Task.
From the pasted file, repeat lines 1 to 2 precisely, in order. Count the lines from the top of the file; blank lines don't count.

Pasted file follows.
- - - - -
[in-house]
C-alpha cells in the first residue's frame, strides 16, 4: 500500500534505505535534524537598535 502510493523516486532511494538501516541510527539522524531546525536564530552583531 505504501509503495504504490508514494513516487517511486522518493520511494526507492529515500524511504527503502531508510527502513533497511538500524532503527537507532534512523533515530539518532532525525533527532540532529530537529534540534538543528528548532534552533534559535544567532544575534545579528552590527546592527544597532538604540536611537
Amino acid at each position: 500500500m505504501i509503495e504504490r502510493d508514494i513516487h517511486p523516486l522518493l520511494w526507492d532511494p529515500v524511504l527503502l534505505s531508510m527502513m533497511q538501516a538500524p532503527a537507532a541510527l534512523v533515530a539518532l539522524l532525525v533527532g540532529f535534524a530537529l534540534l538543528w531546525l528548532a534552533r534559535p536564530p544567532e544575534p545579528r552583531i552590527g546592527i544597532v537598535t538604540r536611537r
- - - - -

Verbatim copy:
[in-house]
C-alpha cells in the first residue's frame, strides 16, 4: 500500500534505505535534524537598535 502510493523516486532511494538501516541510527539522524531546525536564530552583531 505504501509503495504504490508514494513516487517511486522518493520511494526507492529515500524511504527503502531508510527502513533497511538500524532503527537507532534512523533515530539518532532525525533527532540532529530537529534540534538543528528548532534552533534559535544567532544575534545579528552590527546592527544597532538604540536611537